About Time! HUD Introduces Risk-Based Premiums for FHA Loans

A new risk-based premium program for FHA loans went into effect July 14, 2008. Until two days ago, FHA loans, which are government backed programs, charged all borrowers the same regardless of credit score or loan to value.

The one size fits all plan is gone.

Here are the changes that consumers need to know. These apply to both purchase and refinance loans. They do not apply to the FHA’s Reverse Mortgage program (HECM) or Title 1 loans.

  • If the Loan to Value is 95% or less, the annual premium is 50bps or .5% x the loan amount. If the LTV is higher than 95%, the annual premium is 55bps.
  • The upfront premium, a financeable non-refundable fee, is now determined by a combination of the credit score and the loan to value.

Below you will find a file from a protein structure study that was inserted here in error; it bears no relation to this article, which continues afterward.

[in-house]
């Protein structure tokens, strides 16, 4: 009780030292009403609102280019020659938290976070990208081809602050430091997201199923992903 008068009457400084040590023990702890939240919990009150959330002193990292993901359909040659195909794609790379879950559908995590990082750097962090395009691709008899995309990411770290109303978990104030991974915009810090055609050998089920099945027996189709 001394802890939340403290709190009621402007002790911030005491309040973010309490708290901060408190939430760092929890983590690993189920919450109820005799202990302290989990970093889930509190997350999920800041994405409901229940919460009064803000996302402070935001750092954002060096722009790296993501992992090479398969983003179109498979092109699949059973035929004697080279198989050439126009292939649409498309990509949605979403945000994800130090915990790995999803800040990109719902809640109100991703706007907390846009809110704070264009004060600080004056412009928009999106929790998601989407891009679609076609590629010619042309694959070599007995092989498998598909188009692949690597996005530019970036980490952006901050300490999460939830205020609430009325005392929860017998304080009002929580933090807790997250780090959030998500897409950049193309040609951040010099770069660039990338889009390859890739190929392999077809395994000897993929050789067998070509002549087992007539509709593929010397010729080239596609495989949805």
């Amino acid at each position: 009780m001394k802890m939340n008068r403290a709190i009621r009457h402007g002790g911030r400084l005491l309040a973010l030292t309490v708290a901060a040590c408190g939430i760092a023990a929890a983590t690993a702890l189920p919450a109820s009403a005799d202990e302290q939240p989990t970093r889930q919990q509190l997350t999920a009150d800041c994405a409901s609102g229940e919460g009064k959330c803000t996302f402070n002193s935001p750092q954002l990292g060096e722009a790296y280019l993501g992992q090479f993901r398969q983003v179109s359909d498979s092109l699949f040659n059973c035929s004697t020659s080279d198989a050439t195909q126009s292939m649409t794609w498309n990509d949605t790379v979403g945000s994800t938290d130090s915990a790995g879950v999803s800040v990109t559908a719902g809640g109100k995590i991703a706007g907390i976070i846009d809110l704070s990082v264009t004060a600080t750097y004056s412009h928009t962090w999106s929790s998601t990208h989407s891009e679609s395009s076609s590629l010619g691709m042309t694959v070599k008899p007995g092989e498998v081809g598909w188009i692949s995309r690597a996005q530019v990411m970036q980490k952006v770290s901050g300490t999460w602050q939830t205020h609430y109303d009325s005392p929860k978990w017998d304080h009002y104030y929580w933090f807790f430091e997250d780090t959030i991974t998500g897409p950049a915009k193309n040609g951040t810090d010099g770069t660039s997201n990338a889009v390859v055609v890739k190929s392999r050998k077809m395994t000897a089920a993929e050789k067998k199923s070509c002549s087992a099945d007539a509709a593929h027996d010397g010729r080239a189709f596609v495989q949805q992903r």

Since consumers with less money to put down and/or with less than perfect credit are bigger risks to default, they will be required to finance additional fees into their final loan amount. They will also pay slightly higher monthly payments.

The best advice for future homebuyers, save 5% for a down payment and keep your credit clean. Pretty simple huh?

I don’t expect reduced demand for FHA loans as a result of these changes. Interestingly, FHA business is booming as many sub-prime originators are now selling FHA loans as a replacement product.

I applaud FHA for introducing the risk-based premium schedule. By embracing this pricing structure, FHA is creating a marketplace for higher risk loans. However, I believe it took the agency far too long to act. If the bureaucratic agency had implemented these changes back in 2004 or 2005, the damage from the subprime collapse might have been mitigated.

This delay has come at a price.

Many of the high LTV, negative amortization loans in default, would be performing better with a traditional mortgage product. I believe FHA is partially to blame for some of the problems in the credit markets. Their inaction to push for these reforms sooner allowed the sub-prime market to flourish. Hopefully FHA will be more proactive going forward. These latest changes are a good start.

What do you think?